• Huh, I was a tourist too. So when does a walk in the woods become a hike? - 10/2/2015 11:41:08 AM
  • What is the difference between a walk in the woods and a hike? I am soooo spoiled, I live 200 feet from the Bruce Trail (can't get there from here - have to travel to an access trail as the main trail runs along the cliff edge and my home is below on the lake shore. My Pixie has long ears, eyebrows, moustache, beard and long hair on the whole of her, I don't use the Bruce Trail from Mid Aug to Mid Oct to avoid the cockleburrs, but less than a mile from here is a mountain bike park with a year round plowed parking lot, a half year porta potty and marvelous interlocked trails, and few bikes ever. I can slip up there in my office clothes and sandals (not heels) and walk in shade 6 km on the smoothish gravelled trails, I can wear walking shoes and shorts and walk any of the other trails, 12 km without going over the same ground, some of it is very rough, much is hilly, but nothing mountainous. There is only one little patch of poison ivy,, some regular burdock in the trail head area but not them nasty little cockle burrs. A small cadre of loose dog walkers use the park every day of the year and snowshoes are required in season, but the trails are kept packed by usage., there is often 4 feet of snow to sink into if you should step of the trail without your snowshoes. LOL on a soft day the dog disappears, that keeps her on the trail. On the Bruce Trail long pants, long socks, boots required, the poison ivy sometimes meets over the treadway and it is everywhere. As you enter woods from any cleared area there are prickly canes (raspberry, blackberry, wild rose and just nasty) and burrs of every style just waiting for my Pixie or your golden. There are over 800 km of mostly pristine well marked trails many with spectacular views. I was shocked to discover that Zion had paved trails...even the Angel's Walk was a pretty tame trail -- lots of elevation one weird feeling standing out there with thousands of feet of air in three directions above and below, but still with tourists chatting behind me waiting for their turn out on the point. Huh...
  • Very good blog, but it left out one important thing - always let someone know where and when your going and when you expect to be back. Then If you run into trouble someone will know where to start looking for you.
  • This is a very good introductory article. A good way to get started with hiking is to join a hiking club or trail association - suddenly you have hundreds of people who would love to go for a hike with you! And it's a great way to meet new friends who share your interest in the outdoors. For those of you who live in Ontario, Canada, Hike Ontario is an organization that offers a "Safe Hiker" introductory course, as well as training to be a hike leader and wilderness hiking courses.
  • I "discovered" hiking early in my weight loss journey and I absolutely love it now. I hike almost every weekend with a Meetup group and have found some beautiful trails and really nice folks that way. I can't recommend it enough.
  • I grew up in the Sierra Gold Country. We hiked all over hill and dale when I was a kid. I still have friends who hike the High Sierra, and I'm always surprised when I can manage to keep up with them (even in the snow).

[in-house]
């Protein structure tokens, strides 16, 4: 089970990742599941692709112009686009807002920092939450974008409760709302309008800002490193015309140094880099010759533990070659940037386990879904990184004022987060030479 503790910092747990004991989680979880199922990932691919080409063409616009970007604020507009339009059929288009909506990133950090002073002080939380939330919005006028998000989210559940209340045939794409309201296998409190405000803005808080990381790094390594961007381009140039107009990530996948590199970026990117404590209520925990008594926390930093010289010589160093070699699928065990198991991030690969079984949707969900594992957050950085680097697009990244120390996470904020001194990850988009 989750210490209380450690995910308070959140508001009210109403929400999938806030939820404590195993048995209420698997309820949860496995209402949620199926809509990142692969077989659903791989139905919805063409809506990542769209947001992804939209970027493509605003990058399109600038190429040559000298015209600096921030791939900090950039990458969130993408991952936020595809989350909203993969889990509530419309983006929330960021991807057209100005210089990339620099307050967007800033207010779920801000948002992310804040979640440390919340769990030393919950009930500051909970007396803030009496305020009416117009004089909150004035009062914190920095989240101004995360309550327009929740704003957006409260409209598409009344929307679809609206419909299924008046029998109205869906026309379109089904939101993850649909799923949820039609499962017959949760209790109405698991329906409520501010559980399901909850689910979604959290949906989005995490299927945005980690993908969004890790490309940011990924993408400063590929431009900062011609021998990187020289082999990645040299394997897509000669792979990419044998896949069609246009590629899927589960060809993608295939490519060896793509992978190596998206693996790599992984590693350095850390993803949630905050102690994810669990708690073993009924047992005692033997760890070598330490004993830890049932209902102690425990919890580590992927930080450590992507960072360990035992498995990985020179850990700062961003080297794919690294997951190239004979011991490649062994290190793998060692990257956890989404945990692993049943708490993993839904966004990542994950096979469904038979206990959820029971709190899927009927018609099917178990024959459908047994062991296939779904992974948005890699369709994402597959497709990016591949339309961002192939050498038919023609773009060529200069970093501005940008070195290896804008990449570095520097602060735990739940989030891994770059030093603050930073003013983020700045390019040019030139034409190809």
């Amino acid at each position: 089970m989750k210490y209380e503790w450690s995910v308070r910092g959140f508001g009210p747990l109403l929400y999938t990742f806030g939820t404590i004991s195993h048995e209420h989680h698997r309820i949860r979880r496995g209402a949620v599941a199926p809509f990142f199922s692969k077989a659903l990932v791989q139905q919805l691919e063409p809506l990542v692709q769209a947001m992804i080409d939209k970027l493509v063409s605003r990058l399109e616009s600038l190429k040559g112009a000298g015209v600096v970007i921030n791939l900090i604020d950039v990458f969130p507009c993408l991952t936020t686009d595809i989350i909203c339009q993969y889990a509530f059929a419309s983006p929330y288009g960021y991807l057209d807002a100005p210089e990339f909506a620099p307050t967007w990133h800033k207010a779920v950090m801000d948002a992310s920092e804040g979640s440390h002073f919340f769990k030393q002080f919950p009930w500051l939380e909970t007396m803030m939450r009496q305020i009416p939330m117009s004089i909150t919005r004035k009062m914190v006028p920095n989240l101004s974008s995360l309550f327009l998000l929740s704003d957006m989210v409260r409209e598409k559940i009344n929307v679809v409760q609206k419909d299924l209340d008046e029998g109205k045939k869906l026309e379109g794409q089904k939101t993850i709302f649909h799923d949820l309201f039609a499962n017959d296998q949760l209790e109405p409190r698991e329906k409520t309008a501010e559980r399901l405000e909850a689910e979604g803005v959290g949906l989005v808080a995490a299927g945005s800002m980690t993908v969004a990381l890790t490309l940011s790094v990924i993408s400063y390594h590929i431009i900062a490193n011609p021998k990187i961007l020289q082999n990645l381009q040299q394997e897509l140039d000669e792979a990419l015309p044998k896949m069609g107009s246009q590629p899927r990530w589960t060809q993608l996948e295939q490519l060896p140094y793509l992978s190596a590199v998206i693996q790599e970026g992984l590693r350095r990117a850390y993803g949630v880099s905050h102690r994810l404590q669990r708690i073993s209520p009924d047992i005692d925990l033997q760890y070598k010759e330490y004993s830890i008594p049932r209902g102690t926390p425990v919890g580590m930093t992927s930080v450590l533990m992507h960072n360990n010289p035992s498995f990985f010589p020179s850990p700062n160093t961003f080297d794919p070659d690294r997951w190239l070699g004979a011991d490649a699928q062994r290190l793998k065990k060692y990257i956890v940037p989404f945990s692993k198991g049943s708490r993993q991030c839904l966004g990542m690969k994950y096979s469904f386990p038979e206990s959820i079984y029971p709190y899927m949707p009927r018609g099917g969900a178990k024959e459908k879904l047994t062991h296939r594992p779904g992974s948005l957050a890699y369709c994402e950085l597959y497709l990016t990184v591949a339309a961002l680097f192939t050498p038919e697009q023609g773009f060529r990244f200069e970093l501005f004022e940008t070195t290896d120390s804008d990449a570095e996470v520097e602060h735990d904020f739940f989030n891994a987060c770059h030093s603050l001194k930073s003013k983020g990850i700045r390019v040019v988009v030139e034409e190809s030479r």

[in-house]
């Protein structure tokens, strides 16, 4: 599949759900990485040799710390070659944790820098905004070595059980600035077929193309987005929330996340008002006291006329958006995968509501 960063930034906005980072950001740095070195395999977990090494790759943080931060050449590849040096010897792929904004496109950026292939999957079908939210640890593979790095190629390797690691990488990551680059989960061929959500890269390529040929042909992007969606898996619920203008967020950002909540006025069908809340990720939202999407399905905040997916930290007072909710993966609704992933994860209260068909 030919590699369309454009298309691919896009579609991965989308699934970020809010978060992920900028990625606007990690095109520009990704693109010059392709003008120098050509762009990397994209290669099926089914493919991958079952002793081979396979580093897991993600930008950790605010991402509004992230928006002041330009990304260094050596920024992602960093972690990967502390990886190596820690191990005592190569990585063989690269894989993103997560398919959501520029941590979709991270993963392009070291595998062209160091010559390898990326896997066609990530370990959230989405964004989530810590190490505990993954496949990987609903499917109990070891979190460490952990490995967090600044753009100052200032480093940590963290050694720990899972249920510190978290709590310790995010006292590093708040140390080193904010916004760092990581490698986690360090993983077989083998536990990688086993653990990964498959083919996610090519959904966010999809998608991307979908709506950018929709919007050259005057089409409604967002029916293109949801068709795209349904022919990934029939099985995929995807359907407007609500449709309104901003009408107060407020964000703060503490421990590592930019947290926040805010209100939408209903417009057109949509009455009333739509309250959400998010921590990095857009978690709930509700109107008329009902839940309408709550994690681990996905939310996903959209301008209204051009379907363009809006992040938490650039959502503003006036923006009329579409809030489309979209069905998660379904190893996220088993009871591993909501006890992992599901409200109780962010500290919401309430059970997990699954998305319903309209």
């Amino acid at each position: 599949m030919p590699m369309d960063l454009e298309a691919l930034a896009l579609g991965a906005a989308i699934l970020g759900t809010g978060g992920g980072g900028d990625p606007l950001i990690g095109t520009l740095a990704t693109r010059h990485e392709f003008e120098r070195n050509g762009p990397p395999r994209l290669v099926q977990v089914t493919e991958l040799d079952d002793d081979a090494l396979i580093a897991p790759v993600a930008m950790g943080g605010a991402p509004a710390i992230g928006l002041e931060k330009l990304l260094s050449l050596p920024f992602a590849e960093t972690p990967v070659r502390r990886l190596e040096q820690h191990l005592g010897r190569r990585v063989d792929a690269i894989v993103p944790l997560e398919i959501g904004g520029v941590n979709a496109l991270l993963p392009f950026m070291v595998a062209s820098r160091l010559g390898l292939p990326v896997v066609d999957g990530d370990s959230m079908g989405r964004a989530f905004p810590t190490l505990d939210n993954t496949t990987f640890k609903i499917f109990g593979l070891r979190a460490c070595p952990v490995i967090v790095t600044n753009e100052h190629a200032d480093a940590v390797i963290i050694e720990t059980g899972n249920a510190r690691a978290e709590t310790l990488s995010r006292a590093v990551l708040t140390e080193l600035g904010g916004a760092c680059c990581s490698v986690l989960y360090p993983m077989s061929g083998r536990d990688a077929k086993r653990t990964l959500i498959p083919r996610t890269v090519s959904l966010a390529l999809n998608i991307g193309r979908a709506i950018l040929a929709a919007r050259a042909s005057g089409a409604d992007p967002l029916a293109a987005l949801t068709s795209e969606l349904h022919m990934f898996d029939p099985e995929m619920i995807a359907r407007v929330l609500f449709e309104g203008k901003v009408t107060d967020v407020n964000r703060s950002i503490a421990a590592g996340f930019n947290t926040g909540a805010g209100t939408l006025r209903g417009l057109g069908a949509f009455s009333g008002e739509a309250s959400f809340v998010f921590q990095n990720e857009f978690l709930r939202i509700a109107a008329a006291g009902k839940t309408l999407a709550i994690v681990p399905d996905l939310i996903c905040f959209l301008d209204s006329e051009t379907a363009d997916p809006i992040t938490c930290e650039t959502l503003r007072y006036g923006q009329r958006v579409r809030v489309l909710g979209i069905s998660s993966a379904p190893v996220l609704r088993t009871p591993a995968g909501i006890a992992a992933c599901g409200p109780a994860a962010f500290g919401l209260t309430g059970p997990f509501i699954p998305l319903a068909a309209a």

As someone else stated earlier, it is important to know the 10 Essentials, to have a respect for the environment and the residents (like the mountain lions...who will most likely not hurt you unless you do something stupid), and leave no trace in the areas you visit.

    Humans are naturally nomadic. That's how we evolved. Moving through the wild areas of the US and Canada (or anywhere else that strikes your fancy) is the most natural and healthy thing you can do.
  • POPPII
  • BANNERMAN
    Thanks for sharing.
  • Hiking is not for me.
  • A good walking stick (or two) will help you out as well, especially on uneven ground. Another thought... know the critters in the area and what to do when you run into them. If you are lucky enough to be hiking grizzly territory, skip the pepper spray and bring something with heavier stopping power unless you wish to provide him a condiment.
  • COACH_NICOLE
    This article is not intended to be a "one stop shop" for everything related to hiking--it is a basic introduction about the fitness benefits of hiking. We've included some additional links about safety, etc. at the bottom in other sparkpeople articles to help paint a more complete picture.
  • Everybody, please scroll down and read CamillaParis's comment below. Better advice in four sentences than in the entirety of the original article!
  • I really think that the dismissal of sunscreen should be edited for the sake of safety. It's dangerous to suggest that people can go out for hours with no sunscreen. Even if it were true that "most hiking is done in the shade," shade doesn't mean the absence of UV rays. I have gotten some quite spectacular sunburns sitting in deep, full shade; dappled shade from trees is no protection at all. If it's daytime and you're outdoors for more than an hour, you need sunscreen! And since UV exposure increases with altitude, it's doubly important if you're in the mountains (which is the only place you can find shaded trails in my state!)

    I really had to giggle at the idea that bug repellent could be more important than sunscreen. If you only hike in deep forest, they might be equal, but for those of us who hike desert, plains, mountains, or beaches, it's exactly the reverse. Skip bug repellent, have itchy bites for a week. Skip sunscreen, get skin cancer. Hmm.

    There's a lot of other safety information missing, as well. This seems to be geared toward hiking in tiny urban parks. Anyone hiking far enough to need a daypack needs to have enough supplies in it to survive the night if they get lost. There are several fatalities each year in our National Parks, and about 90% of them happen because a hiker thinks, "I don't need to take X. I'll only be out for a little while."

About The Author

Liza Barnes Liza Barnes
Liza has two bachelor's degrees: one in health promotion and education and a second in nursing. A registered nurse and mother, regular exercise and cooking are top priorities for her. See all of Liza's articles.